Wednesday, February 07, 2007

Hafnium Extends Law for Moore

The Age has a description of the next technology in computer chips, as announced by Intel and IBM, amid some interesting commentary on Moore’s Law. This breakthrough uses the unusual metal hafnium rather than silicon. Hafnium has good electrical characteristics and is denser and more accurately etched into narrow bands. It will make it possible for new components to double the number of transistor elements just in time to keep Mr. Moore honest.

I’m gratified to see the suggestion in writing that Gordon’s Guesstimate has become a self-fulfilling prophecy. I have thought so myself. Some think it's just a mirage caused by shifting goalposts. This is interesting, but ignores the incontrovertible fact that computing technology has advanced beyond our wildest dreams -- every two years or so, I would say. The spotlight that Moore's Law has put on this is also undeniable. One could hope that the same kind of focus ensued from, for example, Bush’s Mars Mission. But I’m afraid nobody believes him. Without the belief, the schedule is fantasy.

The prediction of a “singularity” in human/technology development by 2040 is not as powerful either. It is more like religious millenialism. There is no way to know whether it’s right until we get there. And when we don’t get there on the projected date, they just say, our calculations were off. We really meant to say 2050.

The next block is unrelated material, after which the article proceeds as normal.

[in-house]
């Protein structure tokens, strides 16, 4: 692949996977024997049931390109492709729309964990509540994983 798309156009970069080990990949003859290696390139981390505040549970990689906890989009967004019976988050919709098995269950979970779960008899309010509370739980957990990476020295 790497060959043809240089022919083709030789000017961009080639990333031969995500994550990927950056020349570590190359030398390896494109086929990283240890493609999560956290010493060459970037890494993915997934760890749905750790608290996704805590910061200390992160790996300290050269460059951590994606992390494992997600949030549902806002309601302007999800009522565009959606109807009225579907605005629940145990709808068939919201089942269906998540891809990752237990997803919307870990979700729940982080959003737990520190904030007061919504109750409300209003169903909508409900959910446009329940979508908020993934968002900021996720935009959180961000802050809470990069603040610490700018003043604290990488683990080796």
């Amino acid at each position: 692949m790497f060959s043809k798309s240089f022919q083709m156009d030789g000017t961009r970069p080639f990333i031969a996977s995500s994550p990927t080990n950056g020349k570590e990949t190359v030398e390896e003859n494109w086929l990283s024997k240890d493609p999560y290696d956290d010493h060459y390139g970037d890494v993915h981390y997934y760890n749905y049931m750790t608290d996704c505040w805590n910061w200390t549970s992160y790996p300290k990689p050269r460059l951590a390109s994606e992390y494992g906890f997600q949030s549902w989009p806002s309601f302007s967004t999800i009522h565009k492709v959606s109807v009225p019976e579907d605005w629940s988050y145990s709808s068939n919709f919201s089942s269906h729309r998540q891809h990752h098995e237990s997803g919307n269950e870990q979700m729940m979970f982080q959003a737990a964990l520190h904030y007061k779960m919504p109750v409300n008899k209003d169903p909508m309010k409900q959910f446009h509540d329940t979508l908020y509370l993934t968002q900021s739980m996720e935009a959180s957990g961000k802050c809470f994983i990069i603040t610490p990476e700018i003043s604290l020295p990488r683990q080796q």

The real power of Moore’s Law is as a quantitative measure of progress in a designated domain. He predicts … we observe … we believe. It is up to specialists in connected fields to understand what those predictions mean to them and to do their part in making the magic happen.

2/7/2007 11:38 PM

Chemical & Engineering News on new chip technology

45 nm competition w gratuitis ref to Milton Friedman

Moore’s Law thread on mushroom

Deep historical analysis of Moore’s Law

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